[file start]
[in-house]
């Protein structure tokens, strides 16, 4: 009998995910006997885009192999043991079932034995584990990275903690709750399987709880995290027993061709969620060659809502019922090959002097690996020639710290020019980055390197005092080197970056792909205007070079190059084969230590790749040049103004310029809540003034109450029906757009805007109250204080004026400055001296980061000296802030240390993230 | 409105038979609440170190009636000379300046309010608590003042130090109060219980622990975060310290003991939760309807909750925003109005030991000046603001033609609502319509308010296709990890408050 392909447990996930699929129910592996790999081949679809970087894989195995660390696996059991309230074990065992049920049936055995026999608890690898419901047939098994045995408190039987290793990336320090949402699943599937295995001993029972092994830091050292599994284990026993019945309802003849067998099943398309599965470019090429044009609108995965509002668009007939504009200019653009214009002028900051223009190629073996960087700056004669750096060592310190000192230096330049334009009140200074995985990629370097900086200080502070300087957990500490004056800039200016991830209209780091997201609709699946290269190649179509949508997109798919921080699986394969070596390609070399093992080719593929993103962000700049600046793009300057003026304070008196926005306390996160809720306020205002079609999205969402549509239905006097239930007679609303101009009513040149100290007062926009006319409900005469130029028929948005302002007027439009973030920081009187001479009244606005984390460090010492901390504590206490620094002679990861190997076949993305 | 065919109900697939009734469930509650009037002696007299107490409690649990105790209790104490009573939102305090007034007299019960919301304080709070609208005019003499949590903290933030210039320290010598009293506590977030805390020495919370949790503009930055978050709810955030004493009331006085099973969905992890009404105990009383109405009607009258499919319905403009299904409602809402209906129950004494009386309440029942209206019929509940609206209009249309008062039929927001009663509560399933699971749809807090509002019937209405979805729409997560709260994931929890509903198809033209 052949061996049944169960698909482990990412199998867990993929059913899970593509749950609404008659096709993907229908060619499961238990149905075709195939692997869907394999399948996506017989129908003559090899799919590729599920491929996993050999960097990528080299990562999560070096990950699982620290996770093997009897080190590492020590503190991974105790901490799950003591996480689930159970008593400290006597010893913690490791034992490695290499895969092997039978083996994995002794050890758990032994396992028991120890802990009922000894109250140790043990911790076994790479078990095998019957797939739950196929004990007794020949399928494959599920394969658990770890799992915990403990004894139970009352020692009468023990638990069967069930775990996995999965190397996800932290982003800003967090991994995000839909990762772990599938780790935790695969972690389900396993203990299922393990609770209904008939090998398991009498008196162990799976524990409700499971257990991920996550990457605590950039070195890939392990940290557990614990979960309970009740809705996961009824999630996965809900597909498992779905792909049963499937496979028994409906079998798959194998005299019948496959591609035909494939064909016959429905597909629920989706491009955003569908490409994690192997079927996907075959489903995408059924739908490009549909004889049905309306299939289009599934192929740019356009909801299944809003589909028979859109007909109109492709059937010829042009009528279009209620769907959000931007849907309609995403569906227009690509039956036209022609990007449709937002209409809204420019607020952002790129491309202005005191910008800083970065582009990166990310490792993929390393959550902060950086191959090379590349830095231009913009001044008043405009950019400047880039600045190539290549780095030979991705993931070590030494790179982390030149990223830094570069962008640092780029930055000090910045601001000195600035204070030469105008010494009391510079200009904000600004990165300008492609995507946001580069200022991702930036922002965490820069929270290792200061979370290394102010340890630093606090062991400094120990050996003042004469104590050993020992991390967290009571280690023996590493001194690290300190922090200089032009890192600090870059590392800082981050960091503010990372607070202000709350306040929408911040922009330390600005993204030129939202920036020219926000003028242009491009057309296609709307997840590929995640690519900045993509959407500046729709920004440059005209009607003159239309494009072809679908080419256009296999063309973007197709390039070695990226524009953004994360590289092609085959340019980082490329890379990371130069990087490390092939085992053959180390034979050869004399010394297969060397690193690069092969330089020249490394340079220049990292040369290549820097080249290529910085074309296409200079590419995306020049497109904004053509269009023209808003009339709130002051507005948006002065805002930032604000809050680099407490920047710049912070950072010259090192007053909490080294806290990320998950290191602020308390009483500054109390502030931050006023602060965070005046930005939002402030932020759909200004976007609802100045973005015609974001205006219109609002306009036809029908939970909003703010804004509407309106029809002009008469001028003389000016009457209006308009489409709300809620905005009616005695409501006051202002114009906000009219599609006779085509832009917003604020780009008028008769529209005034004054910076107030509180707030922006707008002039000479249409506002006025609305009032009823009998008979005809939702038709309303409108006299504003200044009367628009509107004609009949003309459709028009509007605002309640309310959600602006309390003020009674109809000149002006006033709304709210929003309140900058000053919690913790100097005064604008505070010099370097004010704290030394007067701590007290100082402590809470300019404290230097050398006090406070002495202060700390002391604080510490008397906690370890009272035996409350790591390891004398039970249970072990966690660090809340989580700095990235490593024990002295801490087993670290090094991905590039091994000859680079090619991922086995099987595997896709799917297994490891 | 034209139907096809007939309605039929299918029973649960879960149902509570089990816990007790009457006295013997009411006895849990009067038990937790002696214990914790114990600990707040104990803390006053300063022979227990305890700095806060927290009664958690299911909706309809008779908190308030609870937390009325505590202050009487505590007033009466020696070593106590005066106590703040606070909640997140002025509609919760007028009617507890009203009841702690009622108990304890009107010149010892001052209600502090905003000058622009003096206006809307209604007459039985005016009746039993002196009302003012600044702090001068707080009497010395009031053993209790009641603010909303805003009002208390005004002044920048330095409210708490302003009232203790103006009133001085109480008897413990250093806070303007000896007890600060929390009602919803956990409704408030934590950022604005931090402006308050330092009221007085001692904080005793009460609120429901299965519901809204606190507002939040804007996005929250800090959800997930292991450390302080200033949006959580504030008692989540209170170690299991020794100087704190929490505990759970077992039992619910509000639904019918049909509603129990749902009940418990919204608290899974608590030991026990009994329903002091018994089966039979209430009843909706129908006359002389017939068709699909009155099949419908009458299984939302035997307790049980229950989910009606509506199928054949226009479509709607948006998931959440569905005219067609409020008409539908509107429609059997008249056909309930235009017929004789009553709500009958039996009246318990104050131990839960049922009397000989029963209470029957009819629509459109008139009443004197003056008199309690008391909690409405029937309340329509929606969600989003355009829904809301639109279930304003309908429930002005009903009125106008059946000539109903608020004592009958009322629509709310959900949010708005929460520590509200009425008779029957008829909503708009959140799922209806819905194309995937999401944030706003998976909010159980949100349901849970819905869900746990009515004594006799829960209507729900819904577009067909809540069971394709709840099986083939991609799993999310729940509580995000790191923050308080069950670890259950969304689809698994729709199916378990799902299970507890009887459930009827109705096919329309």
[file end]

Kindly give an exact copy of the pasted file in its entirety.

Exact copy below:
[in-house]
């Protein structure tokens, strides 16, 4: 009998995910006997885009192999043991079932034995584990990275903690709750399987709880995290027993061709969620060659809502019922090959002097690996020639710290020019980055390197005092080197970056792909205007070079190059084969230590790749040049103004310029809540003034109450029906757009805007109250204080004026400055001296980061000296802030240390993230 | 409105038979609440170190009636000379300046309010608590003042130090109060219980622990975060310290003991939760309807909750925003109005030991000046603001033609609502319509308010296709990890408050 392909447990996930699929129910592996790999081949679809970087894989195995660390696996059991309230074990065992049920049936055995026999608890690898419901047939098994045995408190039987290793990336320090949402699943599937295995001993029972092994830091050292599994284990026993019945309802003849067998099943398309599965470019090429044009609108995965509002668009007939504009200019653009214009002028900051223009190629073996960087700056004669750096060592310190000192230096330049334009009140200074995985990629370097900086200080502070300087957990500490004056800039200016991830209209780091997201609709699946290269190649179509949508997109798919921080699986394969070596390609070399093992080719593929993103962000700049600046793009300057003026304070008196926005306390996160809720306020205002079609999205969402549509239905006097239930007679609303101009009513040149100290007062926009006319409900005469130029028929948005302002007027439009973030920081009187001479009244606005984390460090010492901390504590206490620094002679990861190997076949993305 | 065919109900697939009734469930509650009037002696007299107490409690649990105790209790104490009573939102305090007034007299019960919301304080709070609208005019003499949590903290933030210039320290010598009293506590977030805390020495919370949790503009930055978050709810955030004493009331006085099973969905992890009404105990009383109405009607009258499919319905403009299904409602809402209906129950004494009386309440029942209206019929509940609206209009249309008062039929927001009663509560399933699971749809807090509002019937209405979805729409997560709260994931929890509903198809033209 052949061996049944169960698909482990990412199998867990993929059913899970593509749950609404008659096709993907229908060619499961238990149905075709195939692997869907394999399948996506017989129908003559090899799919590729599920491929996993050999960097990528080299990562999560070096990950699982620290996770093997009897080190590492020590503190991974105790901490799950003591996480689930159970008593400290006597010893913690490791034992490695290499895969092997039978083996994995002794050890758990032994396992028991120890802990009922000894109250140790043990911790076994790479078990095998019957797939739950196929004990007794020949399928494959599920394969658990770890799992915990403990004894139970009352020692009468023990638990069967069930775990996995999965190397996800932290982003800003967090991994995000839909990762772990599938780790935790695969972690389900396993203990299922393990609770209904008939090998398991009498008196162990799976524990409700499971257990991920996550990457605590950039070195890939392990940290557990614990979960309970009740809705996961009824999630996965809900597909498992779905792909049963499937496979028994409906079998798959194998005299019948496959591609035909494939064909016959429905597909629920989706491009955003569908490409994690192997079927996907075959489903995408059924739908490009549909004889049905309306299939289009599934192929740019356009909801299944809003589909028979859109007909109109492709059937010829042009009528279009209620769907959000931007849907309609995403569906227009690509039956036209022609990007449709937002209409809204420019607020952002790129491309202005005191910008800083970065582009990166990310490792993929390393959550902060950086191959090379590349830095231009913009001044008043405009950019400047880039600045190539290549780095030979991705993931070590030494790179982390030149990223830094570069962008640092780029930055000090910045601001000195600035204070030469105008010494009391510079200009904000600004990165300008492609995507946001580069200022991702930036922002965490820069929270290792200061979370290394102010340890630093606090062991400094120990050996003042004469104590050993020992991390967290009571280690023996590493001194690290300190922090200089032009890192600090870059590392800082981050960091503010990372607070202000709350306040929408911040922009330390600005993204030129939202920036020219926000003028242009491009057309296609709307997840590929995640690519900045993509959407500046729709920004440059005209009607003159239309494009072809679908080419256009296999063309973007197709390039070695990226524009953004994360590289092609085959340019980082490329890379990371130069990087490390092939085992053959180390034979050869004399010394297969060397690193690069092969330089020249490394340079220049990292040369290549820097080249290529910085074309296409200079590419995306020049497109904004053509269009023209808003009339709130002051507005948006002065805002930032604000809050680099407490920047710049912070950072010259090192007053909490080294806290990320998950290191602020308390009483500054109390502030931050006023602060965070005046930005939002402030932020759909200004976007609802100045973005015609974001205006219109609002306009036809029908939970909003703010804004509407309106029809002009008469001028003389000016009457209006308009489409709300809620905005009616005695409501006051202002114009906000009219599609006779085509832009917003604020780009008028008769529209005034004054910076107030509180707030922006707008002039000479249409506002006025609305009032009823009998008979005809939702038709309303409108006299504003200044009367628009509107004609009949003309459709028009509007605002309640309310959600602006309390003020009674109809000149002006006033709304709210929003309140900058000053919690913790100097005064604008505070010099370097004010704290030394007067701590007290100082402590809470300019404290230097050398006090406070002495202060700390002391604080510490008397906690370890009272035996409350790591390891004398039970249970072990966690660090809340989580700095990235490593024990002295801490087993670290090094991905590039091994000859680079090619991922086995099987595997896709799917297994490891 | 034209139907096809007939309605039929299918029973649960879960149902509570089990816990007790009457006295013997009411006895849990009067038990937790002696214990914790114990600990707040104990803390006053300063022979227990305890700095806060927290009664958690299911909706309809008779908190308030609870937390009325505590202050009487505590007033009466020696070593106590005066106590703040606070909640997140002025509609919760007028009617507890009203009841702690009622108990304890009107010149010892001052209600502090905003000058622009003096206006809307209604007459039985005016009746039993002196009302003012600044702090001068707080009497010395009031053993209790009641603010909303805003009002208390005004002044920048330095409210708490302003009232203790103006009133001085109480008897413990250093806070303007000896007890600060929390009602919803956990409704408030934590950022604005931090402006308050330092009221007085001692904080005793009460609120429901299965519901809204606190507002939040804007996005929250800090959800997930292991450390302080200033949006959580504030008692989540209170170690299991020794100087704190929490505990759970077992039992619910509000639904019918049909509603129990749902009940418990919204608290899974608590030991026990009994329903002091018994089966039979209430009843909706129908006359002389017939068709699909009155099949419908009458299984939302035997307790049980229950989910009606509506199928054949226009479509709607948006998931959440569905005219067609409020008409539908509107429609059997008249056909309930235009017929004789009553709500009958039996009246318990104050131990839960049922009397000989029963209470029957009819629509459109008139009443004197003056008199309690008391909690409405029937309340329509929606969600989003355009829904809301639109279930304003309908429930002005009903009125106008059946000539109903608020004592009958009322629509709310959900949010708005929460520590509200009425008779029957008829909503708009959140799922209806819905194309995937999401944030706003998976909010159980949100349901849970819905869900746990009515004594006799829960209507729900819904577009067909809540069971394709709840099986083939991609799993999310729940509580995000790191923050308080069950670890259950969304689809698994729709199916378990799902299970507890009887459930009827109705096919329309």